It's not unusual for us to plug into our favorite tunes when we're trying to work. But did you know that certain songs are better than others when it comes to tuning out distractions? [email protected] gives you music channels that are scientifically optimised to help you focus - you can get improved productivity with a year of listening for only $25 AUD .
Tagged With productivity
"Women almost never become art monsters because art monsters only concern themselves with art, never mundane things," writes Jenny Offill in her novel Dept of Speculation. "Nabokov didn't even fold his own umbrella. Vera licked his stamps for him." Women, instead, are forced to "balance" work and life.
When we think of leadership qualities, we generally think of the ability to rally the troops, a clarity of vision, and the willingness to coax the best work out of each team member. What we don't tend to think of is self-awareness. Self-awareness, in fact, has a certain new-age ring to it - what leader is lying on her hemp bedspread, staring at the ceiling and thinking deeply about whether she truly understands her innermost self?
As we have argued in the past, email is not the problem - we are. And it's not just the productivity drain or the antisocial effects of constantly checking our phones and computers for new messages.
There are psychological ramifications too. By constantly looking for new information and tasks from other people, we are degrading the importance of the things we want and need to do. This flowchart explains what you're doing wrong - and how to fix it.
Many of us consider ourselves either a morning person or a night owl -- times when we feel more productive, awake and think better. However, not all types of thinking tasks fit in with what we consider the optimal time of day for us. The Creativity Post points out that creativity happens when you least expect it.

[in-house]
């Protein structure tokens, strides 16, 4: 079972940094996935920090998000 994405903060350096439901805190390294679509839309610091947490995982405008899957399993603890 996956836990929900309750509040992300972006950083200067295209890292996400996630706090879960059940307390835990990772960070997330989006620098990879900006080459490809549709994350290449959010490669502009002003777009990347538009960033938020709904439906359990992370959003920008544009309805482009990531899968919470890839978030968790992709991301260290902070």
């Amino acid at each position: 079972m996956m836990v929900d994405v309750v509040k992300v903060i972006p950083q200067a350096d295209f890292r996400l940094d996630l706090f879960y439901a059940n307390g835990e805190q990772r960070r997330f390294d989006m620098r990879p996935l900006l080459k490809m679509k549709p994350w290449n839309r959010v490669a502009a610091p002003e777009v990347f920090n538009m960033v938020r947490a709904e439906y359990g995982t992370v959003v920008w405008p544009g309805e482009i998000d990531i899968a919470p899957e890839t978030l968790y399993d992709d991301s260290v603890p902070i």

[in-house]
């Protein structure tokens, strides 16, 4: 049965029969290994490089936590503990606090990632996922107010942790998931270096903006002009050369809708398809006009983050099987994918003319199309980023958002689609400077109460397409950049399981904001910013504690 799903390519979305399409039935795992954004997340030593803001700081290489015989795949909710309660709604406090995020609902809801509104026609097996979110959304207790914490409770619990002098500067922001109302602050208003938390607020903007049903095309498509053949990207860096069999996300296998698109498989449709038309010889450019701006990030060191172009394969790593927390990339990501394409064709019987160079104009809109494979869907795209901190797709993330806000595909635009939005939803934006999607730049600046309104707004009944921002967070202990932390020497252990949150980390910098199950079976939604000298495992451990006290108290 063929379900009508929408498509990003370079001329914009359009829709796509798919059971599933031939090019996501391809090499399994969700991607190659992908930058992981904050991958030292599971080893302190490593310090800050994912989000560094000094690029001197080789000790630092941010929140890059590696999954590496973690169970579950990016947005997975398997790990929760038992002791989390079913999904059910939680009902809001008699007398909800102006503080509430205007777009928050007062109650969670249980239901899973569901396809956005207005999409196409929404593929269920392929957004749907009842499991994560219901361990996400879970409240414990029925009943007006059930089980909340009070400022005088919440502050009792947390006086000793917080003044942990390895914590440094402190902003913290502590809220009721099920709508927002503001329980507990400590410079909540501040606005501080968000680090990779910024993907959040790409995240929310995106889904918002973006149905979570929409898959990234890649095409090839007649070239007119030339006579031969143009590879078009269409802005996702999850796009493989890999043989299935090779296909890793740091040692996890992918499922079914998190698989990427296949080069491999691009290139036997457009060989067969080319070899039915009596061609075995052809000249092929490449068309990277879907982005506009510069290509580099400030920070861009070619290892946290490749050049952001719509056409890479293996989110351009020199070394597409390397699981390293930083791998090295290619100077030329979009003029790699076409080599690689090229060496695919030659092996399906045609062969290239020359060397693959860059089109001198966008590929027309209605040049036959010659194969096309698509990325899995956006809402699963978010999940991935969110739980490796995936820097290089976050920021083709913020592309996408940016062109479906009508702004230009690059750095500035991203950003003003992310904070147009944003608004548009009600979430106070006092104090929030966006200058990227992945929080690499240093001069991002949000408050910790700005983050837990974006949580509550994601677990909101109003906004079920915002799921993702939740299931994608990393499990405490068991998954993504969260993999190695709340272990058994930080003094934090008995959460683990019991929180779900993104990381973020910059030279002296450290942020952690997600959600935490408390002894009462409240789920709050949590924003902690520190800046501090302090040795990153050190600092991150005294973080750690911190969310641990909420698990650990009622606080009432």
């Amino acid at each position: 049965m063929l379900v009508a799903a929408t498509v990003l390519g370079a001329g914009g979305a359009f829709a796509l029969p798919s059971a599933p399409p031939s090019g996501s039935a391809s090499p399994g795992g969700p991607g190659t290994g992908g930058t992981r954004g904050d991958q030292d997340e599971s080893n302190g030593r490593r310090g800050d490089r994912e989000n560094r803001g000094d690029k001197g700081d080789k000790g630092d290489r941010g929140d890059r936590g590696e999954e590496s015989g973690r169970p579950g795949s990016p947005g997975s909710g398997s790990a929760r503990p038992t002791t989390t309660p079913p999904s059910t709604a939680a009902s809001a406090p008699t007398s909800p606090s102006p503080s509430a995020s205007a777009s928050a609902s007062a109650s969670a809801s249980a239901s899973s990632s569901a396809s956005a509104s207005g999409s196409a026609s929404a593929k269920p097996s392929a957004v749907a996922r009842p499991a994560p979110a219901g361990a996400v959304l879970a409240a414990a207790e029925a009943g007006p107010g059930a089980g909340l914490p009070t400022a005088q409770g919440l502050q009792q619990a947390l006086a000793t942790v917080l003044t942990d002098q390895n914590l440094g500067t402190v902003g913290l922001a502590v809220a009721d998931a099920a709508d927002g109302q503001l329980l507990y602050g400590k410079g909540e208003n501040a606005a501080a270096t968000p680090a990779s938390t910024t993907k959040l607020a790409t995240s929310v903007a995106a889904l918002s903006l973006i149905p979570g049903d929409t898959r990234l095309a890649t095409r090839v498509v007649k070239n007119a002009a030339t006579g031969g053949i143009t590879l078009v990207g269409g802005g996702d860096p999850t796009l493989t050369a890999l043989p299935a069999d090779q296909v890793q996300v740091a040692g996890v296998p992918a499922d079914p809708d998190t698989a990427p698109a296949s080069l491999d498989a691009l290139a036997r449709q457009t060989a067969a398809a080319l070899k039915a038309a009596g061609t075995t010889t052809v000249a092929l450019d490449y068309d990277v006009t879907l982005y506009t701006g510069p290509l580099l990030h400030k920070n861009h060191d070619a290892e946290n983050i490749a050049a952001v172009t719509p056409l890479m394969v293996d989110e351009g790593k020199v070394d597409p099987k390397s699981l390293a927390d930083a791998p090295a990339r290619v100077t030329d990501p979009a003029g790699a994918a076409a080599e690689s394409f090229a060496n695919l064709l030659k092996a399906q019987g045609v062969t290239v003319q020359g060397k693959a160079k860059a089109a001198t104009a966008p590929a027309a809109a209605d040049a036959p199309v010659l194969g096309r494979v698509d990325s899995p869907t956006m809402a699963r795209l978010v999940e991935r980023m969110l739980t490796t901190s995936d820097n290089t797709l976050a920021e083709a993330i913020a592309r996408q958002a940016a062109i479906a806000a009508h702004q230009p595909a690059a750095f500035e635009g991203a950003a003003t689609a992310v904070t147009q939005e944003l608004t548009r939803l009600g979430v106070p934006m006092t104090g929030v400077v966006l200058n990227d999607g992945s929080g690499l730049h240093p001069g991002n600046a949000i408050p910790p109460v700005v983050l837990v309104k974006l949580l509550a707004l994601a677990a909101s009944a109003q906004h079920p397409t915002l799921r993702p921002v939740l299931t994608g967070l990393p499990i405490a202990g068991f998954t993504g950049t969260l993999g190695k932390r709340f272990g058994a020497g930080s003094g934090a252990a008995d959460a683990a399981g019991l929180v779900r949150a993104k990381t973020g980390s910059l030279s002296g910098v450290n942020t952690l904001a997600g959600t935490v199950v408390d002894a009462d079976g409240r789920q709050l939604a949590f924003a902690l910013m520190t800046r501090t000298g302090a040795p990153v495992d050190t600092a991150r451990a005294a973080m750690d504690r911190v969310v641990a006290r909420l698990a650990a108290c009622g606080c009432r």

The to-do list is an inescapable, age-old productivity tool. It is our very human attempt to create order in our disorderly lives and an expression of our ability to impose self-control. Most of us, including to-do list haters, keep one, and so do 63 per cent of professionals, according to a LinkedIn survey released earlier this year. And yet to-do lists seem particularly difficult to tame. iDoneThis' Janet Choi explains why to-do lists fail, and how to use it to your advantage.
We've often noted that willpower is a finite resource, but it seems that's only the case if you believe it. Christian Jarret at productivity and ideas blog the 99u explains.
Android: There are so many personal assistants available for Android that it's difficult for one to really shine through. Utter is a new app, currently in beta, that brings the features in a useful way. With root access, it can control your phone's settings, other applications and automate actions, all with your voice.
Is luck a supernatural thing that we have no control over, represented by four leaf clovers and gold pots at the end of the rainbow? For The Simple Dollar's Trent Hamm, luck is defined as the result of some of the many random events in life bouncing more in your favour than before. Here, he explains how to make "life design" choices that will cause luck to pop up more and more.
A reader recently asked me a pointed question: "I've read your work on creating user habits. It's all well and good for getting people to do things, like using an app on their iPhone, but I've got a bigger problem. How do I get people to do things they don't want to do?" Taken aback by the directness and potentially immoral implications of his question, my gut reaction was to say "You can't and shouldn't!" To which his response was "I have to; it's my job."